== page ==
Master the craft of game design so you can create that elusive combination of challenge, competition, and interaction that players seek. This design workshop begins with an examination of the fundamental elements of game design; then puts you to work in prototyping, playtesting and redesigning your own games with exercises that teach essential design skills.
Workshop exercises require no background in programming or artwork, releasing you from the intricacies of electronic game production, so you can develop a working understanding of the essentials of game design.
Table of Contents
The Role of the Game Designer. The Structure of Games. Working with Formal Elements. Working with Dramatic Elements. Working with System Dynamics. Conceptualization. Prototyping. Digital Prototyping. Playtesting. Functionality, Completeness, and Balance. Fun and Accessibility. Team Structures. Stages of Development. The Design Document. Understanding the Game Industry. Selling Yourself and Your Ideas to the Game Industry.
Tracy Fullerton, M.F.A., is a game designer, educator and writer with fifteen years of professional experience. She is currently an Assistant Professor in the Interactive Media Division of the USC School of Cinema-Television where she serves as Co-Director of the Electronic Arts Game Innovation Lab. Recent credits include faculty advisor for the award-winning student game Cloud, and game designer for The Night Journey a unique game/art project with media artist Bill Viola. Prior to joining the USC faculty, she was president and founder of the interactive television game developer, Spiderdance, Inc. Spiderdance's games included NBC's Weakest Link, MTV's webRIOT, The WB's No Boundaries, History Channel's History IQ, Sony Game Show Network's Inquizition and TBS's Cyber Bond. Before starting Spiderdance, Tracy was a founding member of the New York design firm R/GA Interactive. As a producer and creative director she created games and interactive products for clients including Sony, Intel, Microsoft, AdAge, Ticketmaster, Compaq, and Warner Bros. among many others.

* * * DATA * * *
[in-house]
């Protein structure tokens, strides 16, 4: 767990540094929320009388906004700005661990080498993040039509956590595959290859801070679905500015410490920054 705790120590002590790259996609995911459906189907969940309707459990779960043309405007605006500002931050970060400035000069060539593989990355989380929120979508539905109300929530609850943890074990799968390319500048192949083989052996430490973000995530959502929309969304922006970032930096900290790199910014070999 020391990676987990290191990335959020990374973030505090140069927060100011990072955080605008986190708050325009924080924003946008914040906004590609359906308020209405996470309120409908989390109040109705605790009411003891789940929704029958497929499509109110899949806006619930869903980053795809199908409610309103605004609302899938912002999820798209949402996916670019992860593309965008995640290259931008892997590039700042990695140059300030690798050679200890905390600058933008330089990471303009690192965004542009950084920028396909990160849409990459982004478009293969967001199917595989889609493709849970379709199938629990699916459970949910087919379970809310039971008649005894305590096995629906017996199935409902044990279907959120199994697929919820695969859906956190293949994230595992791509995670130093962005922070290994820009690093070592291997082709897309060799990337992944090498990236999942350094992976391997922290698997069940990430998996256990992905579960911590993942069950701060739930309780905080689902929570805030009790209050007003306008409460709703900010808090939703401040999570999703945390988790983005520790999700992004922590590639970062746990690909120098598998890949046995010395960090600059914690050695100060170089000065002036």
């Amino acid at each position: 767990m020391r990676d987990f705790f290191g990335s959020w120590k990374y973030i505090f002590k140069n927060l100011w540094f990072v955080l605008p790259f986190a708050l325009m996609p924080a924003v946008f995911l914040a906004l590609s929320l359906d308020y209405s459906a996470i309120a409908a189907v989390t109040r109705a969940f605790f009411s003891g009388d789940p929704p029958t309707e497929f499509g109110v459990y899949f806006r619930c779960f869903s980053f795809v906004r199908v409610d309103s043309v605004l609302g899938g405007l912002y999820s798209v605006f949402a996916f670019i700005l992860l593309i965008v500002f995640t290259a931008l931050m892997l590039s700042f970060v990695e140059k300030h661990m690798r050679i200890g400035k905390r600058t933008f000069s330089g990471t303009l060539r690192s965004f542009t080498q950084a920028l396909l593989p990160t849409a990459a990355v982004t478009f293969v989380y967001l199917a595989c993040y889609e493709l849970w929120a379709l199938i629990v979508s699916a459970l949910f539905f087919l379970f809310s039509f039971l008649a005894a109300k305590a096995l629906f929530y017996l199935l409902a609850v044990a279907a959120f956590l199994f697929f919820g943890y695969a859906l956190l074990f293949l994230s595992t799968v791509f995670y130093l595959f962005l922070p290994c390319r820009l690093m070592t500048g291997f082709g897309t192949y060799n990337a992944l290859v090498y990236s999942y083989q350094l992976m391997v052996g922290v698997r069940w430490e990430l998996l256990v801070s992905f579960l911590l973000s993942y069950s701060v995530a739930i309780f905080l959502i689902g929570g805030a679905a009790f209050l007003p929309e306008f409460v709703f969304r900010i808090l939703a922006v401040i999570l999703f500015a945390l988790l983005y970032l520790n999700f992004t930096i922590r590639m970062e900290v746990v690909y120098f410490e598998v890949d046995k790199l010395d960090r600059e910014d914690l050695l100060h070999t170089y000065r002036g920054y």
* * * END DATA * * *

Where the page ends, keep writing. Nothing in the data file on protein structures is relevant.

Game design is something of a black art. The trick to doing it well is retaining the black magic but training oneself to control it. There are a lot of books on game design out there, but "Game Design Workshop" is among the very few that develops a wizard rather than a drone.
-Ian Bogost, professor of digital media, the Georgia Institute of Technology and co-founder, Persuasive Games